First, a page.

We agree that a major limitation of retrospective studies is that it is impossible to obtain detailed, timed information on exposures and key biologic events such as ovulation, and difficult to ascertain certain covariates such as frequency or timing of intercourse. This is the key strength of the prospective design. On the other hand, retrospective studies are representative because, as already noted, sampling from the general population is available and planning bias can be handled. The questions are easily administered and answered, and the response rate is high. Even response bias can be avoided by nesting the TTP questions within a more general population survey, thus decoupling survey nonresponse from differential fertility or other motivation that would convert low response rates to response bias (Joffe 2000). Selection bias remains a potential problem for some retrospective designs but can be handled by appropriate statistical analysis allowing for truncation effects (Scheike and Jensen 1997).
Not only are prospective studies time-consuming and costly, and therefore likely to be rarely used, but they have important methodologic drawbacks. For example, it is impossible to distinguish the approximately 3% of couples who are sterile from those who merely take a long time to conceive (> 10% typically take > 12 months), unless follow-up is extremely long.
More seriously, prospective studies are dominated by the lack of a sampling frame (except in occupational studies) and by a potent combination of planning bias and response bias. They can include only couples who deliberately plan and are willing to volunteer for onerous monitoring. This is acceptable for internal comparisons (e.g., studying day-specific conception rates, each subject being her own control) but raises serious problems with external validity. Tingen et al. (2004) referred to this only in their Table 1--"Participants might be less representative of target population"--but not in the text; in contrast, Buck et al. (2004) admitted that women who plan their pregnancies may be systematically different from those who do not, that this may adversely affect external validity to a degree which cannot be empirically evaluated, and that the findings may not be generalizable to all women.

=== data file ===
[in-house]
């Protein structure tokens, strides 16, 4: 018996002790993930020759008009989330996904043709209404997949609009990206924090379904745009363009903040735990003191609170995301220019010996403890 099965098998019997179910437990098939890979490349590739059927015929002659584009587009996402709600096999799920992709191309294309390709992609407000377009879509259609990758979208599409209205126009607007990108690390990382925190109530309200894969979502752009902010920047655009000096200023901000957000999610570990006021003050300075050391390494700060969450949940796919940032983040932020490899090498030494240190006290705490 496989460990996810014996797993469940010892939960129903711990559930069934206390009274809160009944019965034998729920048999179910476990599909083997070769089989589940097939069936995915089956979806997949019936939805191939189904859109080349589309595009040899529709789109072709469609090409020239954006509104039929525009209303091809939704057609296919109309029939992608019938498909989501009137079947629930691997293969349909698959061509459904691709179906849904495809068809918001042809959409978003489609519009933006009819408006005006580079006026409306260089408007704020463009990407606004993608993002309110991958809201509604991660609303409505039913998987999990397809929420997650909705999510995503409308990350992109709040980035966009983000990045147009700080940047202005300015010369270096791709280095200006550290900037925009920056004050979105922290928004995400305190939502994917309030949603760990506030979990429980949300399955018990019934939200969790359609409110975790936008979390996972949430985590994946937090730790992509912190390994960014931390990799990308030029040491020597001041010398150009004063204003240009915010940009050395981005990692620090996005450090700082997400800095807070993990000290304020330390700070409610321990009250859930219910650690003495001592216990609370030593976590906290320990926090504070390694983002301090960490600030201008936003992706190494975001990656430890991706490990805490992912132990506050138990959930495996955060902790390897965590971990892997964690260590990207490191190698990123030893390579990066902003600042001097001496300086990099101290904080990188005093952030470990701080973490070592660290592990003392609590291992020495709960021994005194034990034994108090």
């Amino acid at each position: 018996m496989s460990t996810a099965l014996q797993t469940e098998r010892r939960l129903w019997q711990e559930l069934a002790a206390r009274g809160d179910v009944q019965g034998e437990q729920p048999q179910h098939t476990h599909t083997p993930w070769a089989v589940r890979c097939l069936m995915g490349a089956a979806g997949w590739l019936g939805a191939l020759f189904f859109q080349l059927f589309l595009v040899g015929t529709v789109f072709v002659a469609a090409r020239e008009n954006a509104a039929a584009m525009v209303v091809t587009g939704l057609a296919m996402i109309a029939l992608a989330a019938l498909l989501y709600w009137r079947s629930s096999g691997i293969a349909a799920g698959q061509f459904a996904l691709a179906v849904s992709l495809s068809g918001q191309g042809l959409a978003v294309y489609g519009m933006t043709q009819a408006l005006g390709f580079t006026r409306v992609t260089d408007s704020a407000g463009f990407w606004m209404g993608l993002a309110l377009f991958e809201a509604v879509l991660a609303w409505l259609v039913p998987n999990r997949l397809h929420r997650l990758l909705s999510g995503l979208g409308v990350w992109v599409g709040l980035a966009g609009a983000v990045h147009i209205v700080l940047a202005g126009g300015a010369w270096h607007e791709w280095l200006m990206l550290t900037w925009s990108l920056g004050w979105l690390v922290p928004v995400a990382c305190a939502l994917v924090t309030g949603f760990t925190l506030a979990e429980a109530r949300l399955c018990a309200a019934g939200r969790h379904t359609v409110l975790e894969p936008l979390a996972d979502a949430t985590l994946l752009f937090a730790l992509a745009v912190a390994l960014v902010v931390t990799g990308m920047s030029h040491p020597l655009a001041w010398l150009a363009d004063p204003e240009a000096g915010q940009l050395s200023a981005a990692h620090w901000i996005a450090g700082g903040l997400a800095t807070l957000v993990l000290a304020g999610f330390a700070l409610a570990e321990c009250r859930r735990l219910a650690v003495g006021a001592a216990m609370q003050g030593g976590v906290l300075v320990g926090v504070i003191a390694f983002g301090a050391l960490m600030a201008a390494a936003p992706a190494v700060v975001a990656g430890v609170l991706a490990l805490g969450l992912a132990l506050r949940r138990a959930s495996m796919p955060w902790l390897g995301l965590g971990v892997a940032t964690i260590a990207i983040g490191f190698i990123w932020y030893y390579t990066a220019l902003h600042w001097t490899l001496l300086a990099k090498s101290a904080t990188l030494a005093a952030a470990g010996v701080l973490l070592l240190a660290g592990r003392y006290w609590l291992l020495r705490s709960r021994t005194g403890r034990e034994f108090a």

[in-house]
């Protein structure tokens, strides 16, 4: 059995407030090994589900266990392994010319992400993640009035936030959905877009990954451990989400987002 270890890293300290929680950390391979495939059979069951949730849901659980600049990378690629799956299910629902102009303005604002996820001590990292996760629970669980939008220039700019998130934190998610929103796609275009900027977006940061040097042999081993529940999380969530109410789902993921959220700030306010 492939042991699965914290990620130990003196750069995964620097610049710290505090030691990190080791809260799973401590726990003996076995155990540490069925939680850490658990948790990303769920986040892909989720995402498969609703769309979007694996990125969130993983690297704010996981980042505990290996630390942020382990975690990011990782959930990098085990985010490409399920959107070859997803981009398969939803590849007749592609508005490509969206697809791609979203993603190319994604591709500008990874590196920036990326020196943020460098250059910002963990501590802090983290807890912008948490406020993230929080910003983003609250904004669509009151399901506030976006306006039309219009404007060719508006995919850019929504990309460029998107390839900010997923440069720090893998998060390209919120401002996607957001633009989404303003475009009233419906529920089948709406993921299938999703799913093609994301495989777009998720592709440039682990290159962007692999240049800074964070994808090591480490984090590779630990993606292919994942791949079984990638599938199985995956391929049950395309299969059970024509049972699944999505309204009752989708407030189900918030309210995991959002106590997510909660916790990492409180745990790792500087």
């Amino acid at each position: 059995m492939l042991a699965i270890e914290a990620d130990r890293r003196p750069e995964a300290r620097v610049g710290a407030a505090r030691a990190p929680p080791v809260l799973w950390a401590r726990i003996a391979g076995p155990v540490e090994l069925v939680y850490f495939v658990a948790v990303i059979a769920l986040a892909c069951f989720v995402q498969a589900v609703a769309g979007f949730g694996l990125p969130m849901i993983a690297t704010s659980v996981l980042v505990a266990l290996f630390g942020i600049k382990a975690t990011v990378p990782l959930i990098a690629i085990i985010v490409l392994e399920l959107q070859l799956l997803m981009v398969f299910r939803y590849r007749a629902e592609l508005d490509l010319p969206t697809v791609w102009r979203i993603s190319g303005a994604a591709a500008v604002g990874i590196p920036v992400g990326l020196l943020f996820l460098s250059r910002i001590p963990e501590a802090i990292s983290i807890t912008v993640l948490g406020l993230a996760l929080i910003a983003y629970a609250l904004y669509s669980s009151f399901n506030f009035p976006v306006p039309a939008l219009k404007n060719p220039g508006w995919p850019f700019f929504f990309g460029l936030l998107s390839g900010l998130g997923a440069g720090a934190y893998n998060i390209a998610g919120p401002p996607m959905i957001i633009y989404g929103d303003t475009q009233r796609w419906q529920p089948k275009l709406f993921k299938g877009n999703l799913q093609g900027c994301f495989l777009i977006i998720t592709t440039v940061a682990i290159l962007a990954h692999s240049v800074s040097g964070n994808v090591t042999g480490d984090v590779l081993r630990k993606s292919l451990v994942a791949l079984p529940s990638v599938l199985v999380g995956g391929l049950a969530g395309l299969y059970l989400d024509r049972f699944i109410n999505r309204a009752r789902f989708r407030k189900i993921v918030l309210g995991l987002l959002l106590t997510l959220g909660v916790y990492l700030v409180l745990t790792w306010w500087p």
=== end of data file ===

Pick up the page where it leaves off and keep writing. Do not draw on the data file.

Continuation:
The authors declare they have no competing financial interests.
Department of Epidemiology & Public Health
Imperial College Faculty of Medicine
London, United Kingdom
Tina Kold Jensen
Institute of Public Health
Department of Environmental Medicine
University of Southern Denmark
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|Title Annotation:||Perspectives / Correspondence|
|Author:||Jensen, Tina Kold|
|Publication:||Environmental Health Perspectives|
|Date:||Aug 1, 2004|